- PM Modi banned the use of old 500 & 1000 rupee notes last night, to curb black money.
- Almost 1/3rd of Indian real estate survives on black money and cash transactions.
- Ban is expected to affect ongoing transactions where part of the property value is to be paid in cash.
- Property prices are expected to reduce as investors flee the market and developers correct prices to attract the end-user.
NEW DELHI: Prime Minister Narendra Modi’s decision to declare 500 and 1000 rupee currency notes in order to fight ‘black’ money will have far-reaching effects on the Indian real estate sector, which still thrives on off-record, cash transactions. Black money refers to incomes that are not disclosed to the government in order to avoid taxation.
“You may yourself have experienced when buying land or a house, that apart from the amount paid by cheque, a large amount is demanded in cash. This creates problems for an honest person in buying property. The misuse of cash has led to artificial increase in the cost of goods and services like houses, land, and higher education, health care and so on,” stated PM Modi.
Contributing to about 6% of India’s Gross Domestic Product (GDP), the real estate sector in the country is still largely unorganized. While organized players have largely moved to accept clean, ‘white’ transactions, there is no denying that most real estate transactions by the unorganized players are carried out with a part of the value paid in cash. This has also led to the sector becoming a hot favourite among people looking at investing and accumulating black money.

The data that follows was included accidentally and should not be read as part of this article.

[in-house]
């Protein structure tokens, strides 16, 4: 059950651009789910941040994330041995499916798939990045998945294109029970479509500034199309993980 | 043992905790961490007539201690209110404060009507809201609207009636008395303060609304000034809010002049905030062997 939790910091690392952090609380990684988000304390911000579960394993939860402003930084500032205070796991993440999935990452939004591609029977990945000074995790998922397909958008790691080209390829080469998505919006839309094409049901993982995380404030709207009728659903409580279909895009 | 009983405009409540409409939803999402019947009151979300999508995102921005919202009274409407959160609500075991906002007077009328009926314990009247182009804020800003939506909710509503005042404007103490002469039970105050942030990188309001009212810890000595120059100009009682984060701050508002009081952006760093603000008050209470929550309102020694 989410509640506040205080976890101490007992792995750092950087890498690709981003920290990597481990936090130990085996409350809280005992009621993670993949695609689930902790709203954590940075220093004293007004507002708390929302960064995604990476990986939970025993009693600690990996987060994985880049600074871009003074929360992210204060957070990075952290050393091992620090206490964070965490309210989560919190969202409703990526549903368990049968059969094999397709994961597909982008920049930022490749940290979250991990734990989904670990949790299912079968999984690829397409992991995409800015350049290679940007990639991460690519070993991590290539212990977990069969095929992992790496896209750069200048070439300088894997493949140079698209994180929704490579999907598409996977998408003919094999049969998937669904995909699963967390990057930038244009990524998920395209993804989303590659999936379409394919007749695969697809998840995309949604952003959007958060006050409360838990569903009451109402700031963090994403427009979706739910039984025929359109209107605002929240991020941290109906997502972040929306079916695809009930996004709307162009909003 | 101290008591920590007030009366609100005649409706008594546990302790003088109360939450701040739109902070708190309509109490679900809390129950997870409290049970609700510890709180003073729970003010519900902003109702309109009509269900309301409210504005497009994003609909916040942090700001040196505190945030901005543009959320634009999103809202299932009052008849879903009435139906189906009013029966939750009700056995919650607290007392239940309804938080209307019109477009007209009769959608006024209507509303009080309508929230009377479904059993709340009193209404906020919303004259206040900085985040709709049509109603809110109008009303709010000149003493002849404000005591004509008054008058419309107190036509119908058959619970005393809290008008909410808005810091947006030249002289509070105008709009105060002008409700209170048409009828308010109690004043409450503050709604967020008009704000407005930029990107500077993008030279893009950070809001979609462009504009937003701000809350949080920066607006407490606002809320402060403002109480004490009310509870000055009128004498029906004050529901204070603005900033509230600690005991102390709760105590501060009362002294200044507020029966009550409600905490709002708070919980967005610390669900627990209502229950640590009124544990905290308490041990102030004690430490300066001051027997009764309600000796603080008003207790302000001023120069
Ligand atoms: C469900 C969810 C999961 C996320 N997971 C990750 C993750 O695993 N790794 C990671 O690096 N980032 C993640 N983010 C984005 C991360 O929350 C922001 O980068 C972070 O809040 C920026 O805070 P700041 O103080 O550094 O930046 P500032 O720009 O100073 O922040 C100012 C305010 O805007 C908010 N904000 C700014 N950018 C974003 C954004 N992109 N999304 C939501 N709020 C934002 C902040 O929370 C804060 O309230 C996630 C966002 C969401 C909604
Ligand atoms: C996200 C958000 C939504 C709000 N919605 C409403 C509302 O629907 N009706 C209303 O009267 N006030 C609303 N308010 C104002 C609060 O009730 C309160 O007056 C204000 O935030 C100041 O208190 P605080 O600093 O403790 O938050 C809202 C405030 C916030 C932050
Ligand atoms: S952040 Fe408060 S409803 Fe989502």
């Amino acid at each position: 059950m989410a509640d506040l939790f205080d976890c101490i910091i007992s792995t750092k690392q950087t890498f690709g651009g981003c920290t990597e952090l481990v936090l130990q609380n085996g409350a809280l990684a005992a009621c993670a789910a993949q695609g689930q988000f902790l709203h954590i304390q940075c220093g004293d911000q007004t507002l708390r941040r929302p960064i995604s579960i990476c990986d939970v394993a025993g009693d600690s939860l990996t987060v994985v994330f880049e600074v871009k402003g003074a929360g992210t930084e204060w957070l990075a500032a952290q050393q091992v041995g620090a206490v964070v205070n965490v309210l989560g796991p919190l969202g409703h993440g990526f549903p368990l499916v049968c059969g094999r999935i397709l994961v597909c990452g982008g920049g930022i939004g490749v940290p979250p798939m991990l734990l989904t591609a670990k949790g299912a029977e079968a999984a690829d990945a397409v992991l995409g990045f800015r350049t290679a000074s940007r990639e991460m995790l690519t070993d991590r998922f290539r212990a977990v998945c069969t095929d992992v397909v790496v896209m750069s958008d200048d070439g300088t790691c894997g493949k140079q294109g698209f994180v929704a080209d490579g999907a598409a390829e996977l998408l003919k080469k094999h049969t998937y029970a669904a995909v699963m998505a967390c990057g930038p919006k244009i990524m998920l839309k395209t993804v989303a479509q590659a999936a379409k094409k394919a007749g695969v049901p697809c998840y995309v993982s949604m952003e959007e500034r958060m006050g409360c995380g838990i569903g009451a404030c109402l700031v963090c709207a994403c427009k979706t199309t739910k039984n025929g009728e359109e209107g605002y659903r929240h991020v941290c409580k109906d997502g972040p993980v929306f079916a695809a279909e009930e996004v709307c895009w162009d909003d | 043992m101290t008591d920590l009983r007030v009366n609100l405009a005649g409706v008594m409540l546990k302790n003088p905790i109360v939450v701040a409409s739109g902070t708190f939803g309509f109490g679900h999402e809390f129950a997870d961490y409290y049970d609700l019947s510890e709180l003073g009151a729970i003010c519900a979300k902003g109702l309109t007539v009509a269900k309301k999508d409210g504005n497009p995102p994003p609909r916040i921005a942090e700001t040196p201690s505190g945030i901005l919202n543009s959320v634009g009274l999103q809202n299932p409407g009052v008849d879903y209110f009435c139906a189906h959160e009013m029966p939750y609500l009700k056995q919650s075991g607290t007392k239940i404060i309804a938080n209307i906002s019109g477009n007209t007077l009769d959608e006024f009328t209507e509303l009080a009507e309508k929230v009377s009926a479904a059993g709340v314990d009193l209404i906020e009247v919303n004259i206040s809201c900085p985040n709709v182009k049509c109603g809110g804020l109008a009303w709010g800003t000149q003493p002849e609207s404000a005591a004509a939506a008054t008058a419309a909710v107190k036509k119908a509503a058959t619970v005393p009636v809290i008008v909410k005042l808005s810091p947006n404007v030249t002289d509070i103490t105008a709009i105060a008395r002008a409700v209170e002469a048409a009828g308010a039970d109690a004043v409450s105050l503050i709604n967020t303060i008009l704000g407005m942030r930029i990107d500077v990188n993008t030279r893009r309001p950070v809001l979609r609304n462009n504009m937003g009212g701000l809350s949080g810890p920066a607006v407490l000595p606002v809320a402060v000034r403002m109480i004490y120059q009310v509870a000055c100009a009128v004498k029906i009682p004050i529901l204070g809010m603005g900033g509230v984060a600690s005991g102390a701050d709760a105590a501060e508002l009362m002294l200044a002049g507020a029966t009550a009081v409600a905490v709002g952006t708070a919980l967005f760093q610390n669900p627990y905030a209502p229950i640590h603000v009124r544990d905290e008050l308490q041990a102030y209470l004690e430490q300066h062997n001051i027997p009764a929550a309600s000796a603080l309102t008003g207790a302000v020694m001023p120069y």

Developers welcomed the move, claiming that it will rid the sector of fly-by-night operators.
"Effectively the primary market will not be very disturbed as the inventory was sold to end users who avail home loans. Moreover the organised part of the real estate industry has always been compliant and it is only the unorganised fly by night players who will be affected. This move will help industry to fight more effectively for removal of section 43CA of the IT act as now there is no reason to charge tax on so called deemed income to both the buyer and seller post this move,” says Getamber Anand, president of developer body CREDAI-National
However real estate experts say there will be a short-term impact, especially on ongoing transactions.
“This is a transformational reform by the Modi government. Real estate transactions in progress and not completed that involve cash will be impacted, leading to complications. This will certainly lead to pain in the realty sector in the short term, but it is a welcome move for the long run,” says Ravi Ahuja, executive director of office services & investment sales at Colliers International.
Real estate experts are predicting that speculative investment in the real estate sector will come down, as investors will be unable to use their black money reserves. This in turn may see prices come down as developers correct prices to appeal to the end-user. Land prices too are expected to see a similar trend.
This coupled with recent moves on the establishment of a real estate regulator (RERA) is expected to cleanse India’s real estate sector, bringing home buyers confidence back into the markets while hopefully kick-starting growth once again.
“The banning of higher currency notes is a major move which will help curb unaccounted-for cash in the real estate sector. We have just witnessed a tremendous step towards increased transparency in the Indian real estate industry. The effects will be far-reaching and immediate, and shake up the sector in no uncertain terms,” says Anuj Puri, chairman and country head of JLL India.